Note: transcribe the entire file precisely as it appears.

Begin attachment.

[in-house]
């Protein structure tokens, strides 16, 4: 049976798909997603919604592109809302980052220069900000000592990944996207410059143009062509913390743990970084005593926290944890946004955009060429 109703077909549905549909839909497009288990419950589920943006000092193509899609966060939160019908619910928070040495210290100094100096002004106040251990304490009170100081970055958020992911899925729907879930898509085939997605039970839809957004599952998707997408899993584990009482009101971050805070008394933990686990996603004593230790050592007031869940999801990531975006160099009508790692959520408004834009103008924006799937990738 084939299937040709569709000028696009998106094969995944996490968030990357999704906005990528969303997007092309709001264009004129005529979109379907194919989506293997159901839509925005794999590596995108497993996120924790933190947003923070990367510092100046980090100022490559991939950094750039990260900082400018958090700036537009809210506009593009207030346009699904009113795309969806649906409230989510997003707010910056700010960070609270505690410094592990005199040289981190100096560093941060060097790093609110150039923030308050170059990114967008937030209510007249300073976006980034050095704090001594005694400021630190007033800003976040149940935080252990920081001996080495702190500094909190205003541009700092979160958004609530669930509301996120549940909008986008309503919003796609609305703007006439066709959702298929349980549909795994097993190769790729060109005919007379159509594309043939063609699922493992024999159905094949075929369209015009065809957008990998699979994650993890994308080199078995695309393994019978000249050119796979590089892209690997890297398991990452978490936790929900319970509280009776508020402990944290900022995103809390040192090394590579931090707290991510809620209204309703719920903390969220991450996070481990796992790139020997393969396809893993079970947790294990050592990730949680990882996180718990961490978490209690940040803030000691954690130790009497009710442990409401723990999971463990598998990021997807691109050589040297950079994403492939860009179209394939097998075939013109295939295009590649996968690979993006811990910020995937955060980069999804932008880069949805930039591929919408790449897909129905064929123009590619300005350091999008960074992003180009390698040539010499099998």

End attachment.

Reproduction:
[in-house]
């Protein structure tokens, strides 16, 4: 049976798909997603919604592109809302980052220069900000000592990944996207410059143009062509913390743990970084005593926290944890946004955009060429 109703077909549905549909839909497009288990419950589920943006000092193509899609966060939160019908619910928070040495210290100094100096002004106040251990304490009170100081970055958020992911899925729907879930898509085939997605039970839809957004599952998707997408899993584990009482009101971050805070008394933990686990996603004593230790050592007031869940999801990531975006160099009508790692959520408004834009103008924006799937990738 084939299937040709569709000028696009998106094969995944996490968030990357999704906005990528969303997007092309709001264009004129005529979109379907194919989506293997159901839509925005794999590596995108497993996120924790933190947003923070990367510092100046980090100022490559991939950094750039990260900082400018958090700036537009809210506009593009207030346009699904009113795309969806649906409230989510997003707010910056700010960070609270505690410094592990005199040289981190100096560093941060060097790093609110150039923030308050170059990114967008937030209510007249300073976006980034050095704090001594005694400021630190007033800003976040149940935080252990920081001996080495702190500094909190205003541009700092979160958004609530669930509301996120549940909008986008309503919003796609609305703007006439066709959702298929349980549909795994097993190769790729060109005919007379159509594309043939063609699922493992024999159905094949075929369209015009065809957008990998699979994650993890994308080199078995695309393994019978000249050119796979590089892209690997890297398991990452978490936790929900319970509280009776508020402990944290900022995103809390040192090394590579931090707290991510809620209204309703719920903390969220991450996070481990796992790139020997393969396809893993079970947790294990050592990730949680990882996180718990961490978490209690940040803030000691954690130790009497009710442990409401723990999971463990598998990021997807691109050589040297950079994403492939860009179209394939097998075939013109295939295009590649996968690979993006811990910020995937955060980069999804932008880069949805930039591929919408790449897909129905064929123009590619300005350091999008960074992003180009390698040539010499099998």